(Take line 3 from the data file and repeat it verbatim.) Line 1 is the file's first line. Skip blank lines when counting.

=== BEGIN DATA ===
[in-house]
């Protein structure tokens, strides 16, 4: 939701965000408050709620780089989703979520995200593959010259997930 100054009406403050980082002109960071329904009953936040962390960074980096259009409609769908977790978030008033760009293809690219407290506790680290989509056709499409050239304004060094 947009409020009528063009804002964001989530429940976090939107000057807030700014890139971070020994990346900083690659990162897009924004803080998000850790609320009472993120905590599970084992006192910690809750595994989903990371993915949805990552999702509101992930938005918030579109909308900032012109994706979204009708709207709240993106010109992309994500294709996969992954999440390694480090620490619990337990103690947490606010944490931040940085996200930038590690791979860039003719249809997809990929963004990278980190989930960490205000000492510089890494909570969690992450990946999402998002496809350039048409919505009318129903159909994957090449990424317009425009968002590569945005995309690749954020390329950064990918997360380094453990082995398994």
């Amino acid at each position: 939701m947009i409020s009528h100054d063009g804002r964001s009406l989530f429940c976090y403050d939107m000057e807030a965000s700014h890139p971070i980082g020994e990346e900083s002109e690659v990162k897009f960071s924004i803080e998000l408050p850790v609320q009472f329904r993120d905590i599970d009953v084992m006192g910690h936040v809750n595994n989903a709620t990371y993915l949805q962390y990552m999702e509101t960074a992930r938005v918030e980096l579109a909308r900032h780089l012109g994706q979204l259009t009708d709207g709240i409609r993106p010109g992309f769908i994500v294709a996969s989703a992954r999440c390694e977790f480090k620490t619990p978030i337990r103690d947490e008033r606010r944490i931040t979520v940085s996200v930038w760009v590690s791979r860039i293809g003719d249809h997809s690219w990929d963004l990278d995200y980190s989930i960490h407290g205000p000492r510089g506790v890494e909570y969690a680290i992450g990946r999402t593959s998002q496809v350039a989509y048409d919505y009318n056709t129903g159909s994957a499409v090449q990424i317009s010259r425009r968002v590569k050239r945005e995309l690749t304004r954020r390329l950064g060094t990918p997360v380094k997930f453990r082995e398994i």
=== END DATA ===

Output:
């Amino acid at each position: 939701m947009i409020s009528h100054d063009g804002r964001s009406l989530f429940c976090y403050d939107m000057e807030a965000s700014h890139p971070i980082g020994e990346e900083s002109e690659v990162k897009f960071s924004i803080e998000l408050p850790v609320q009472f329904r993120d905590i599970d009953v084992m006192g910690h936040v809750n595994n989903a709620t990371y993915l949805q962390y990552m999702e509101t960074a992930r938005v918030e980096l579109a909308r900032h780089l012109g994706q979204l259009t009708d709207g709240i409609r993106p010109g992309f769908i994500v294709a996969s989703a992954r999440c390694e977790f480090k620490t619990p978030i337990r103690d947490e008033r606010r944490i931040t979520v940085s996200v930038w760009v590690s791979r860039i293809g003719d249809h997809s690219w990929d963004l990278d995200y980190s989930i960490h407290g205000p000492r510089g506790v890494e909570y969690a680290i992450g990946r999402t593959s998002q496809v350039a989509y048409d919505y009318n056709t129903g159909s994957a499409v090449q990424i317009s010259r425009r968002v590569k050239r945005e995309l690749t304004r954020r390329l950064g060094t990918p997360v380094k997930f453990r082995e398994i």